On this Earth Day my intrepid Mercatus Center colleague Veronique de Rugy and I review, in an op-ed in the Washington Examiner, just a handful of the many ways that innovative commercial markets make our environment cleaner . A slice:
Consider the roof over your head. It seems mundane, but it’s really a marvel. Most of our ancestors lived beneath thatched roofs, which harbored mice, rats, birds, spiders, and insects. The bodily wastes and carcasses of these creatures rained down on the occupants below. And the floors beneath our ancestors’ feet were just as filthy: These were dirt strewn with thresh. (Our word “threshold” is a throwback to pre-industrial times when families put pieces of wood at the entrances to their huts to hold the thresh in.)
In reality, hard roofs and solid floors for the masses were made possible only by industrial capitalism, which greatly reduced the costs of producing these marvels.
Yet capitalism is today incessantly accused of increasing pollution and threatening our environment. This accusation false.
It’s true that the likes of factories, trucks, and cargo ships emit pollutants. But it’s untrue that capitalism makes our environment more polluted. The reason is that industrial pollutants are by-products of production processes that supply us with antibiotics and countless other anti-pollutants.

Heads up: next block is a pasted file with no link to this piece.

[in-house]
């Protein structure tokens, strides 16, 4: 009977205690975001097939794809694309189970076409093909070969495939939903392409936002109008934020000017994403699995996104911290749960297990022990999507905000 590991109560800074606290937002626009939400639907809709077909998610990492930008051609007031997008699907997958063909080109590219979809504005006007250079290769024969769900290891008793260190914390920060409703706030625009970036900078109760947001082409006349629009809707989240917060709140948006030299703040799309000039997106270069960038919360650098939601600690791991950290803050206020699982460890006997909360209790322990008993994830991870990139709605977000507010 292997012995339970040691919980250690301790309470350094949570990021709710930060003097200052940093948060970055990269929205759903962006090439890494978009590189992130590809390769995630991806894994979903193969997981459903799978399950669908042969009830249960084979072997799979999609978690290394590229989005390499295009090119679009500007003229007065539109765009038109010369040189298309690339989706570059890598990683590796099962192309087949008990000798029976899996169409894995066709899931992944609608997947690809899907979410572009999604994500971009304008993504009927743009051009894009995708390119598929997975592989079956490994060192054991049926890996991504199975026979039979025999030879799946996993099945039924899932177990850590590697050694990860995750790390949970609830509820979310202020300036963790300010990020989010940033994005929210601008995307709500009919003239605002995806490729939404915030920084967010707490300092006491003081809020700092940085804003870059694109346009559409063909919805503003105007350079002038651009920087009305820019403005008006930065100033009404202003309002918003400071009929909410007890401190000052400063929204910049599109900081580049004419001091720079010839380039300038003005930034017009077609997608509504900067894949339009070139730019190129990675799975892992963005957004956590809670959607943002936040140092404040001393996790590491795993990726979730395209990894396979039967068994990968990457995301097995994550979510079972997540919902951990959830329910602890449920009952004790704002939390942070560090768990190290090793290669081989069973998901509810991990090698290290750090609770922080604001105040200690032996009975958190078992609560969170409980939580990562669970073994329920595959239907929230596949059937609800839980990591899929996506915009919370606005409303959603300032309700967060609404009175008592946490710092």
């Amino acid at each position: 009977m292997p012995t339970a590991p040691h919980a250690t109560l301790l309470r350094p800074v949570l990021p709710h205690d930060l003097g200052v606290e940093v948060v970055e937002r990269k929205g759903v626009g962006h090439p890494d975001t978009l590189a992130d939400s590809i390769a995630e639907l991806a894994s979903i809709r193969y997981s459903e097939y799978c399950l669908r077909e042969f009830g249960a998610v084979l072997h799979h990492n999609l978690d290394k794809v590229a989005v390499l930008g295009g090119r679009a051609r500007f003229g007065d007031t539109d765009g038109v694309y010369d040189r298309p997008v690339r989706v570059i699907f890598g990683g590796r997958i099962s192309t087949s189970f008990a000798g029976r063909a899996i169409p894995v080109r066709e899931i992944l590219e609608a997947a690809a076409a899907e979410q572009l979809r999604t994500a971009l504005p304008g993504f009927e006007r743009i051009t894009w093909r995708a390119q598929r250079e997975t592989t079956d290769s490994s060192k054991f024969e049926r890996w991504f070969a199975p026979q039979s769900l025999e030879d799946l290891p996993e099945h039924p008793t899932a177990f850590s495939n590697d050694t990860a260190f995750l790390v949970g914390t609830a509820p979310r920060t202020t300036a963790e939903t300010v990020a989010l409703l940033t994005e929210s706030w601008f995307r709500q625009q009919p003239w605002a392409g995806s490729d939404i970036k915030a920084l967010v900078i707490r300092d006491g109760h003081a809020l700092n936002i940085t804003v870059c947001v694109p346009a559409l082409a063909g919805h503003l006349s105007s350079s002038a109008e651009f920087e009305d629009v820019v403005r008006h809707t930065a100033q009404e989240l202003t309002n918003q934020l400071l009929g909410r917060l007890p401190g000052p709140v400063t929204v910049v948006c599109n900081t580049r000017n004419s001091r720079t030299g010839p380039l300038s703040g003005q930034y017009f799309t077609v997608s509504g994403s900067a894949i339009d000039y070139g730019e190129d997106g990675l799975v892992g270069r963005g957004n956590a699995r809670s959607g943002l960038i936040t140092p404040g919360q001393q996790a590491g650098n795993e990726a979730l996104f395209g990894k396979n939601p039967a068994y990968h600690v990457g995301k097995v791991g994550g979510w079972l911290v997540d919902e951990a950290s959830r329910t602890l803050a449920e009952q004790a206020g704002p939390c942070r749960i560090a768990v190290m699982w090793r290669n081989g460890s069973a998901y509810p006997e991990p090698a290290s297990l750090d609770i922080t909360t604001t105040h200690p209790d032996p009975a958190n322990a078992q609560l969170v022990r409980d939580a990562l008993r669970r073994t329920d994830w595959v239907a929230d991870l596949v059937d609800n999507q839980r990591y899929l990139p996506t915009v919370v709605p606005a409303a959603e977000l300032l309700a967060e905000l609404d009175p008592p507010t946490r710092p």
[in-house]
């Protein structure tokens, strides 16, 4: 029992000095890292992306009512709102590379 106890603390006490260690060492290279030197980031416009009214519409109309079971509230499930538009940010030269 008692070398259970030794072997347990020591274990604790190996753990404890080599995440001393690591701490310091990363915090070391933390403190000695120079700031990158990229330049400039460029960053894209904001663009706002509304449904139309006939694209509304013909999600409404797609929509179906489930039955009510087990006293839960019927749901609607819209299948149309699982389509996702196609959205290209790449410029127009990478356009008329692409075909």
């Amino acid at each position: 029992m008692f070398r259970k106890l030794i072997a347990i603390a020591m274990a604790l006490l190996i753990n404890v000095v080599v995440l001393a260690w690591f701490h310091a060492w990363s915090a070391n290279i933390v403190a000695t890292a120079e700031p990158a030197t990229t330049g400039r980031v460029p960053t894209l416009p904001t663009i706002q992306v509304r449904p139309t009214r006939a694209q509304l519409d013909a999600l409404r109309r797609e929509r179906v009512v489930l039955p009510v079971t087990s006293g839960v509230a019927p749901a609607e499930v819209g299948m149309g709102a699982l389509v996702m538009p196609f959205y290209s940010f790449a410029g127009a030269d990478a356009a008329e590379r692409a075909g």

Among our favorite anti-pollutants is the automobile. Unlike pre-industrial transportation vehicles, automobiles don’t strew spittle, urine, and feces on our streets and sidewalks. And when automobiles die, their carcasses don’t rot in public and attract vermin and flies that then spread filth into our homes, schools, and workplaces.
And I thank Steve Hardy for alerting me to this marvelous stand-up bit by the late George Carlin on humans and the earth. (Warning: some adult language.)